Of chronometric dating

This is a major concern for bone dates where pretreatment procedures must be employed to isolate protein or a specific amino acid such as hydroxyproline (known to occur almost exclusively in bone collagen) to ensure accurate age assessments of bone specimens.

Alone, or in concert, these factors can lead to inaccuracies and misinterpretations by archaeologists without proper investigation of the potential problems associated with sampling and dating.

Relative dating is a scientific process of evaluation used to determine the relative order of past events, but does not determine the absolute age of an object.

The circumstances of the object may allow one to say that one object is older than another without being able to assign a particular age to the objects.

The application of Accelerator Mass Spectrometry (AMS) for radiocarbon dating in the late 1970s was also a major achievement.

Compared to conventional radiocarbon techniques such as Libby's solid carbon counting, the gas counting method popular in the mid-1950s, or liquid scintillation (LS) counting, AMS permitted the dating of much smaller sized samples with even greater precision.

Regardless of the particular 14C technique used, the value of this tool for archaeology has clearly been appreciated.

Desmond Clark (1979:7) observed that without radiocarbon dating "we would still be foundering in a sea of imprecisions sometime bred of inspired guesswork but more often of imaginative speculation." And as Colin Renfrew (1973) aptly noted over 30 years ago, the "Radiocarbon Revolution" transformed how archaeologists could interpret the past and track cultural changes through a period in human history where we see among other things the massive migration of peoples settling virtually every major region of the world, the transition from hunting and gathering to more intensive forms of food production, and the rise of city-states.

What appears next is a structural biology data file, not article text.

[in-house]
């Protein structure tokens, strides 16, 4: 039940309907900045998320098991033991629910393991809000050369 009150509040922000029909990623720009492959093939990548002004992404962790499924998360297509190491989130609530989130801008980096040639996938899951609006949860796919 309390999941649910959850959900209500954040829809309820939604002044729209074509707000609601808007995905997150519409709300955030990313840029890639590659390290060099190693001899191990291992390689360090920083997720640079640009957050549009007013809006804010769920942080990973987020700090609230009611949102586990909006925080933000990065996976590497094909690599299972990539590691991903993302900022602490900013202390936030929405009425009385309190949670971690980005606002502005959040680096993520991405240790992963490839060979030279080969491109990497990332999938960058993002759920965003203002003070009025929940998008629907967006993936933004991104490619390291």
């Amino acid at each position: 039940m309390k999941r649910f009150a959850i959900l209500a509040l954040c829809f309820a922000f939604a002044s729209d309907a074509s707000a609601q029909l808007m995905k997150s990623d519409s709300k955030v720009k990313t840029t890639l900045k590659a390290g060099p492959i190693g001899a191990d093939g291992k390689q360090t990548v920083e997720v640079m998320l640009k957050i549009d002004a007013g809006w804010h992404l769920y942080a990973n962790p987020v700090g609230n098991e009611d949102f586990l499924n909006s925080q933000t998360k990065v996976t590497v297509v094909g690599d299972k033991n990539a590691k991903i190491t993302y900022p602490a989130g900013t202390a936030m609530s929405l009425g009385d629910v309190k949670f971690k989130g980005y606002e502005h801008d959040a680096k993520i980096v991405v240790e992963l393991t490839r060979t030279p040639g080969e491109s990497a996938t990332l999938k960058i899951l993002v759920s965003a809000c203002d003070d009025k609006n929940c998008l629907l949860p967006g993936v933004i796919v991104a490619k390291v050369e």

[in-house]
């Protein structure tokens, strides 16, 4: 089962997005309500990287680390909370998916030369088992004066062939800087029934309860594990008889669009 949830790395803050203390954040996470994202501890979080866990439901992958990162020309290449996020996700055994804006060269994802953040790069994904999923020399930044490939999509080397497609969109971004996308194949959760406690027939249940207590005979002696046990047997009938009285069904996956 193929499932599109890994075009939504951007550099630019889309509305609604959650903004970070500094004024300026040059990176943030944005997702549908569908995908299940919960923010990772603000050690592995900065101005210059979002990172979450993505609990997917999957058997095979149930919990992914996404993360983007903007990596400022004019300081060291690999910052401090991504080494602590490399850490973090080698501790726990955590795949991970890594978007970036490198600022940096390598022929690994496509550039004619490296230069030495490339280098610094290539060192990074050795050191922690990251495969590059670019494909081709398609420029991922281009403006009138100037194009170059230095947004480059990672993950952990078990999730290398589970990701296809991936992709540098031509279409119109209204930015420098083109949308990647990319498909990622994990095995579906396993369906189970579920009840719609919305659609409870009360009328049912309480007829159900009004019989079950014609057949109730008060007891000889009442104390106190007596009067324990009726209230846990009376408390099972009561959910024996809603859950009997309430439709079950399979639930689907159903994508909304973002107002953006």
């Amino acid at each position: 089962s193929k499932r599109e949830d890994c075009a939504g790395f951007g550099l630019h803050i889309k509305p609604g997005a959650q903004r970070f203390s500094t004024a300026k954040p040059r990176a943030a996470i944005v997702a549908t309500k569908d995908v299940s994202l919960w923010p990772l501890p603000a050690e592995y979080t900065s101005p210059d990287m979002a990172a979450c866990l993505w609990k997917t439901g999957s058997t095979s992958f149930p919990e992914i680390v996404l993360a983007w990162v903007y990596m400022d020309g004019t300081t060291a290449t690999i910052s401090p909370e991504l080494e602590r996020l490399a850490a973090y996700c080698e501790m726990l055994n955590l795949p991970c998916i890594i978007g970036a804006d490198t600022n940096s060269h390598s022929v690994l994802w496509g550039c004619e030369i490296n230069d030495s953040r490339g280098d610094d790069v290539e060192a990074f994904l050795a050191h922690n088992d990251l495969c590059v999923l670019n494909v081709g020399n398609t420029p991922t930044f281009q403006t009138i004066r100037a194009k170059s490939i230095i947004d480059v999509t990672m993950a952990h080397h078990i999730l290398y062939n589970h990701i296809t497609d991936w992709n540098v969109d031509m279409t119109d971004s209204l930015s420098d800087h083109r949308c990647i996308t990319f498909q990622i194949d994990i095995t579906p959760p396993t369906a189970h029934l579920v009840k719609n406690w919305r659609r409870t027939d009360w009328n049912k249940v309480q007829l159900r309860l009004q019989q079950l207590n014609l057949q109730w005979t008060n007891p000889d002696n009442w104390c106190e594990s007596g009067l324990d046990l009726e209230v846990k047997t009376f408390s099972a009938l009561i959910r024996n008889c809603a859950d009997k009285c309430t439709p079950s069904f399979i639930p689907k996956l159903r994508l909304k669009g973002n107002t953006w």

For example: If an archaeologist is studying past civilizations, the archaeologist may be able to say that in a particular location the ruins of one civilization were found to have been built on another and so the layers unearthed in an excavation convey the sequence of historical occupations without revealing the actual dates.

However, as with any dating technique there are limits to the kinds of things that can be satisfactorily dated, levels of precision and accuracy, age range constraints, and different levels of susceptibility to contamination.

Radiocarbon dating is especially good for determining the age of sites occupied within the last 26,000 years or so (but has the potential for sites over 50,000), can be used on carbon-based materials (organic or inorganic), and can be accurate to within ±30-50 years.

Similarly, relative dating is done by paleontologists who find layers of fossils.

By deducing which fossils are formed in the sequence of time, the periods when the particular fossilized entities existed can be arranged in order without the actual dates of when the fossils were laid down.

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Radiocarbon dating was the first chronometric technique widely available to archaeologists and was especially useful because it allowed researchers to directly date the panoply of organic remains often found in archaeological sites including artifacts made from bone, shell, wood, and other carbon based materials.

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